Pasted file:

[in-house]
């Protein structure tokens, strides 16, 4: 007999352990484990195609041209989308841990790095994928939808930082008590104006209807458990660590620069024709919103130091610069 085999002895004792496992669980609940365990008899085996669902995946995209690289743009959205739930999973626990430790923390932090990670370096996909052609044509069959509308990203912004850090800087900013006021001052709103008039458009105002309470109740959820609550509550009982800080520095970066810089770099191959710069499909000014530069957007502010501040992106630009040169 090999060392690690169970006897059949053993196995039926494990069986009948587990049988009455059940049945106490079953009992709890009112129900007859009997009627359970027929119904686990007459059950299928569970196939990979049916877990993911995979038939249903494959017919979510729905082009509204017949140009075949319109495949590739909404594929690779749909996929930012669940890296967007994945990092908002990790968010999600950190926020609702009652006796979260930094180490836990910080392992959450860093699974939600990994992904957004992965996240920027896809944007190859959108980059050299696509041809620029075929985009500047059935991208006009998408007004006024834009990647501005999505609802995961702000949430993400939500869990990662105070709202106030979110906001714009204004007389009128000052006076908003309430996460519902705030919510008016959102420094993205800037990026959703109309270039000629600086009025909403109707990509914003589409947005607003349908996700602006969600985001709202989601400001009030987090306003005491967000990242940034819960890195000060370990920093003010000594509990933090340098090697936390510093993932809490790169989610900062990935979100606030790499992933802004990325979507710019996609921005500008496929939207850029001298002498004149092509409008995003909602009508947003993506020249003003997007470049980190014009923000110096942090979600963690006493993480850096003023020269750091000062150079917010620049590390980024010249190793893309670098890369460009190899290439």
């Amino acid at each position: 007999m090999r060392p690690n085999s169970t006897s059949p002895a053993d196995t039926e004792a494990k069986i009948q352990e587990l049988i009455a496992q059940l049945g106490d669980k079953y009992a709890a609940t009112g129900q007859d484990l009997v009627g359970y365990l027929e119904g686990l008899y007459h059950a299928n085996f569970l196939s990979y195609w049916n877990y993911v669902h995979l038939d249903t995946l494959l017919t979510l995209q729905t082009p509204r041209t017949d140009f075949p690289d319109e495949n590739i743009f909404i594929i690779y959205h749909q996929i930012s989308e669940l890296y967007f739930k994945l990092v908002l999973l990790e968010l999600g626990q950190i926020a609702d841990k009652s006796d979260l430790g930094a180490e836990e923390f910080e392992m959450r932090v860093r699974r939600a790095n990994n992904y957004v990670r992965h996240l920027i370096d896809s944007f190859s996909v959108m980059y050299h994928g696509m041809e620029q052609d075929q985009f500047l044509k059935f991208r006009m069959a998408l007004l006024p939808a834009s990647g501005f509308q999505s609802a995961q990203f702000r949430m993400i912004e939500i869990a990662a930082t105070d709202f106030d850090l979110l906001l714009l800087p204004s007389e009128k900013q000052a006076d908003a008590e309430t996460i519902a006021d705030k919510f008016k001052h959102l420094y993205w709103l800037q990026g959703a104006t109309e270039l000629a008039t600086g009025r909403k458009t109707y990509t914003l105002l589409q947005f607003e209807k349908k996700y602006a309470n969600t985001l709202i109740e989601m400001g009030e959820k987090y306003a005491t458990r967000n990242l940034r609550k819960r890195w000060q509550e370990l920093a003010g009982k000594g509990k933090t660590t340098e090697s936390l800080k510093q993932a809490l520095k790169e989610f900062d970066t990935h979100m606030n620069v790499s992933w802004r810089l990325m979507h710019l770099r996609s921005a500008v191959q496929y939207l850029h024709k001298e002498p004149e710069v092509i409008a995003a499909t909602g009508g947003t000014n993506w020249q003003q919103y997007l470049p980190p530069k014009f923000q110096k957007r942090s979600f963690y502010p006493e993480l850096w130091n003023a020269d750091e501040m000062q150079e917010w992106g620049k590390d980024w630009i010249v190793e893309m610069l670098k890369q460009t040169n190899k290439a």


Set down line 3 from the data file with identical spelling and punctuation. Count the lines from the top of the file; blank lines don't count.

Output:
């Amino acid at each position: 007999m090999r060392p690690n085999s169970t006897s059949p002895a053993d196995t039926e004792a494990k069986i009948q352990e587990l049988i009455a496992q059940l049945g106490d669980k079953y009992a709890a609940t009112g129900q007859d484990l009997v009627g359970y365990l027929e119904g686990l008899y007459h059950a299928n085996f569970l196939s990979y195609w049916n877990y993911v669902h995979l038939d249903t995946l494959l017919t979510l995209q729905t082009p509204r041209t017949d140009f075949p690289d319109e495949n590739i743009f909404i594929i690779y959205h749909q996929i930012s989308e669940l890296y967007f739930k994945l990092v908002l999973l990790e968010l999600g626990q950190i926020a609702d841990k009652s006796d979260l430790g930094a180490e836990e923390f910080e392992m959450r932090v860093r699974r939600a790095n990994n992904y957004v990670r992965h996240l920027i370096d896809s944007f190859s996909v959108m980059y050299h994928g696509m041809e620029q052609d075929q985009f500047l044509k059935f991208r006009m069959a998408l007004l006024p939808a834009s990647g501005f509308q999505s609802a995961q990203f702000r949430m993400i912004e939500i869990a990662a930082t105070d709202f106030d850090l979110l906001l714009l800087p204004s007389e009128k900013q000052a006076d908003a008590e309430t996460i519902a006021d705030k919510f008016k001052h959102l420094y993205w709103l800037q990026g959703a104006t109309e270039l000629a008039t600086g009025r909403k458009t109707y990509t914003l105002l589409q947005f607003e209807k349908k996700y602006a309470n969600t985001l709202i109740e989601m400001g009030e959820k987090y306003a005491t458990r967000n990242l940034r609550k819960r890195w000060q509550e370990l920093a003010g009982k000594g509990k933090t660590t340098e090697s936390l800080k510093q993932a809490l520095k790169e989610f900062d970066t990935h979100m606030n620069v790499s992933w802004r810089l990325m979507h710019l770099r996609s921005a500008v191959q496929y939207l850029h024709k001298e002498p004149e710069v092509i409008a995003a499909t909602g009508g947003t000014n993506w020249q003003q919103y997007l470049p980190p530069k014009f923000q110096k957007r942090s979600f963690y502010p006493e993480l850096w130091n003023a020269d750091e501040m000062q150079e917010w992106g620049k590390d980024w630009i010249v190793e893309m610069l670098k890369q460009t040169n190899k290439a």